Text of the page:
Colonial Gaming: "I catch you without green!"

During my research on Colonial gaming, I came across a bizarre item that I had to share.

In the late-19th century, folklorists discovered an unusual children’s game that was found in certain areas of North and South Carolina, and nowhere else.

William Wells Newell describes the game in Games and Songs of American Children (1888):

In parts of Georgia and South Carolina, as soon as a group of girls are fairly out of the house for a morning’s play, one suddenly points the finger at a companion with the exclamation, “Green!” The child so accosted must then produce some fragment of verdure–the leaf of a tree, a blade of grass, etc.–from the apparel or else pay forfeit … It is rarely, therefore, that a child will go abroad without a bit of ‘green,’ the practice almost amounting to a superstition. The object of each is to make the rest believe that the required piece of verdure has been forgotten, and yet to keep it at hand.

When researchers dug a little deeper, they realized that they were seeing a version of a game that was unique to France, and popular from the 13th to 14th centuries. (It was even mentioned by Rabelais.)

Newell describes the original French game as one played by adults during Lent, after the singing of the Angelus. It went like this:

If any lady accost you and shows you her bough, you must immediately exhibit yours. If you have not such a one, or if your green is of a shade less rich than your adversary’s, you lose a point; in case of doubt, the matter is referred to an umpire.

The phrase said to the loser gave the game its name: “I catch you without green!” (“Je vous prends sans vert”).

The punishment for losing was to have a pail of water dumped over your head, or else a pay fine. (Money from the fines was supposedly deposited in a fund to provide a “merry repast” for the village.)

How did a medieval French game survive only in scattering of counties in the Carolinas from the Colonial period to at least the late 20th century?

Simple: some Huguenot families left France and settled in that region of America during the 18th century. The custom had survived in their region of France, and crossed the pond to take root in the New World. American culture and language are full of things that survived here after they faded away in their country of origin.

The Bible: Soon to be an MMO game?

I thought someone was having fun with me when I first got this link, but now I think it’s for real.

A German company called FiAA is planning to release The Bible: Chapter 1–The Heroes as a new massively multiplayer online game.

A story running on BusinessWire says that “players slip into the role of Abraham and his descendants and have the opportunity to reenact and witness the incidents of their times.

“As the leader of their tribe, players have to construct their villages, manage resources and the budget. They will have to decide between diplomacy and warfare. However, players do not stay in one place. They will go on a quest to go to the Promised Land. Leading Abram’s tribe from Ur to Haran and finally to Canaan, players and their heroes will face many challenges before reaching their goal.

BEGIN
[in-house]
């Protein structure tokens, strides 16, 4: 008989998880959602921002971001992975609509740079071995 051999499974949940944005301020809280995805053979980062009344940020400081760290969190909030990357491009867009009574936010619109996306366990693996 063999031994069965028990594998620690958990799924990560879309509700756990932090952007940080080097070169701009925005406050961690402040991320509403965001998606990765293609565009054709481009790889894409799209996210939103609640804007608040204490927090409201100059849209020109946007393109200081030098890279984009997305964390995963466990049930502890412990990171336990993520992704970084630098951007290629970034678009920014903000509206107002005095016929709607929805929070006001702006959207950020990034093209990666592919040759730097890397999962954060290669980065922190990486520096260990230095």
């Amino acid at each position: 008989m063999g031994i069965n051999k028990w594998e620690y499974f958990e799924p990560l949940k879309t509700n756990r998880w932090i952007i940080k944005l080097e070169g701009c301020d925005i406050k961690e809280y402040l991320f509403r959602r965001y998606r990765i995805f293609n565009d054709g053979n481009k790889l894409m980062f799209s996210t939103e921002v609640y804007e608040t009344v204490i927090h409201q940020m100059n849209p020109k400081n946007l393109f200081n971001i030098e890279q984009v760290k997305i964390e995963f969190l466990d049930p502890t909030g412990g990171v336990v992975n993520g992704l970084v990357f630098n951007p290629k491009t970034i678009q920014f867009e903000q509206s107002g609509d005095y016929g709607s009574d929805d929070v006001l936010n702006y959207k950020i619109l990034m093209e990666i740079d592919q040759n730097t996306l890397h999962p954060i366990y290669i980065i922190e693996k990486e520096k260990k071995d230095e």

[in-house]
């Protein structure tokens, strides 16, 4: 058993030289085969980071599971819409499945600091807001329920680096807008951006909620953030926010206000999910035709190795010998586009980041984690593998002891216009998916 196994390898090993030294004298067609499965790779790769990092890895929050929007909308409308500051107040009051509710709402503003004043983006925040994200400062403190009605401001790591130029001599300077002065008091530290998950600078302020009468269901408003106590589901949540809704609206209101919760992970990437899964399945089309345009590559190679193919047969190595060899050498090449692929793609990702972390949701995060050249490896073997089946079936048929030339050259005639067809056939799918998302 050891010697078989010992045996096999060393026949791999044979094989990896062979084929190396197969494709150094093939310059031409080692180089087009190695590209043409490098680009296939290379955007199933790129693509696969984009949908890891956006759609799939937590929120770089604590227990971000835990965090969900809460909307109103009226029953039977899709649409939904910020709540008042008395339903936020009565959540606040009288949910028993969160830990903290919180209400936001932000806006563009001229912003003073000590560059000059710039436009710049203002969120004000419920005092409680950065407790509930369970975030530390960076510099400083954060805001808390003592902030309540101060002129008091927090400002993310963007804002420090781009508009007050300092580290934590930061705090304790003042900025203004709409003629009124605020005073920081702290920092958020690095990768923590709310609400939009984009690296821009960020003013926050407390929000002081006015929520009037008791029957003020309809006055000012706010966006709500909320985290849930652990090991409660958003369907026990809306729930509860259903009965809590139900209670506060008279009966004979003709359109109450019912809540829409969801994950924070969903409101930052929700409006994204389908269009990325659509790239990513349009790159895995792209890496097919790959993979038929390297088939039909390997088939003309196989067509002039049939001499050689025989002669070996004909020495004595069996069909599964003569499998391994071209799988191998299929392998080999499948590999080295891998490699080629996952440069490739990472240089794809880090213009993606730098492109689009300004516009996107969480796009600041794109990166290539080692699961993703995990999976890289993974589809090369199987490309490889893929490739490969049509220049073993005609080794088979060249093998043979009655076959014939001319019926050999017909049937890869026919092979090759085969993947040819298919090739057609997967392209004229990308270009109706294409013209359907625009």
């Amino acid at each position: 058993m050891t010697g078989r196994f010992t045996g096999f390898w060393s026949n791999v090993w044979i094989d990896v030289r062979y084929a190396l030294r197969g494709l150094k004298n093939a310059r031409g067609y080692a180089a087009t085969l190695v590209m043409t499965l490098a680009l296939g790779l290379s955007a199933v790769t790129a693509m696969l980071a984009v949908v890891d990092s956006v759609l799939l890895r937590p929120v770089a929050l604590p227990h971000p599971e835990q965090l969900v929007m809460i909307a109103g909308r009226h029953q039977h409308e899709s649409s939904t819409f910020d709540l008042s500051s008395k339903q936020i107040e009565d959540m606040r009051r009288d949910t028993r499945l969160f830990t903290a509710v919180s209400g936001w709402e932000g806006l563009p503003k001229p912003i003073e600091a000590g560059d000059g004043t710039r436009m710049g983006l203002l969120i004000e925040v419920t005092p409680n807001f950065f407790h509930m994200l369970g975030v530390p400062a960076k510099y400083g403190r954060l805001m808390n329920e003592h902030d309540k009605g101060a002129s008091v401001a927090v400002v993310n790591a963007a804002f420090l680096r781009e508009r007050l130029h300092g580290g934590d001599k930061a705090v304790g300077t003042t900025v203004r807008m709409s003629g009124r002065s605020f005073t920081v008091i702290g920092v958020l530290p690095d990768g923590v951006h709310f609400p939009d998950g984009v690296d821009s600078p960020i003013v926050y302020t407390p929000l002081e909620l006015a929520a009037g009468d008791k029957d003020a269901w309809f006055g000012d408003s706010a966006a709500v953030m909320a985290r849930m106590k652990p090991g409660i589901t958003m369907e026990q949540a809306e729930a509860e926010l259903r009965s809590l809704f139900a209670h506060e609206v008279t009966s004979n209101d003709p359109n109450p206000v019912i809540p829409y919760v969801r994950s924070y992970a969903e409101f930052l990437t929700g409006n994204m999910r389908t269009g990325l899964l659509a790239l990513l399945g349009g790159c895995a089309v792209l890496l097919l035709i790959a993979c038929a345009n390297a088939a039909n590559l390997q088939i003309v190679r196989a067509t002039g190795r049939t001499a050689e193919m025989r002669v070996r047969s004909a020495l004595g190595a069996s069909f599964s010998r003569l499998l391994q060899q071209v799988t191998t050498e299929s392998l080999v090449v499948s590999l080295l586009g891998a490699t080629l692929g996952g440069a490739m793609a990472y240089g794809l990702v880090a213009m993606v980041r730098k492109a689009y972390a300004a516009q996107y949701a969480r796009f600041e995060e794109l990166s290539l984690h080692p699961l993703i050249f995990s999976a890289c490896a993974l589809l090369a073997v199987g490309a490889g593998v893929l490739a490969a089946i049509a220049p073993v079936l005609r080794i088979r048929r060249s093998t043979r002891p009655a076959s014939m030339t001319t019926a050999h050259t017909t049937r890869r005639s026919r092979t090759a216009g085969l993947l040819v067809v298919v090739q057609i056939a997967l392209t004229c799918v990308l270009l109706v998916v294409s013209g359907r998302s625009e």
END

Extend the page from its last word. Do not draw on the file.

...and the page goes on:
“The game also offers role playing elements. The birth right system introduces Abraham’s successors Isaac and Jacob. Side quests allow users to experience less known stories of the Genesis.”

The screenshot that’s circulating have an Age of Empires feel to them.  The browser-based game is set to start rolling out in early September, with full English-language support promised by the end of the year.

Actually, The Bible and gaming seem like a natural fit. I’m just not sure how they’re going to make it into an MMO.

App O’ The Mornin’: Chain Link Pro Review

Chain Link Pro is a game that kind of sneaks up on you. It’s a simple concept that would appear to have limited appeal., but it turns out to be a keeper.

The screen displays different shapes around a swirling vortex. You have use your finger to select one shape, link it with any similar shapes, and drag the whole floating chain into the vortex without touching any other shapes.You can’t move to fast, or your chains will swing around and hit the edge of the screen, shattering.

This starts out fairly easy, and after a minute or two you may be tempted to drop it altogether. Stick with it: there’s actually nice balance of strategy and dexterity here. Powerups help you pump up the score when making chains, or altar the way the shapes react.

The levels get progressively more challenging, but not so much that you’re hurling your device across the room. Three different modes of play mix things up a bit. In Static mode, the shapes don’t move, in Timed mode, you’re racing against the clock, and in Arcade mode, you have to avoid moving objects. It’s a small game, but one that’s a good pick-up-and-play addition to your iPhone.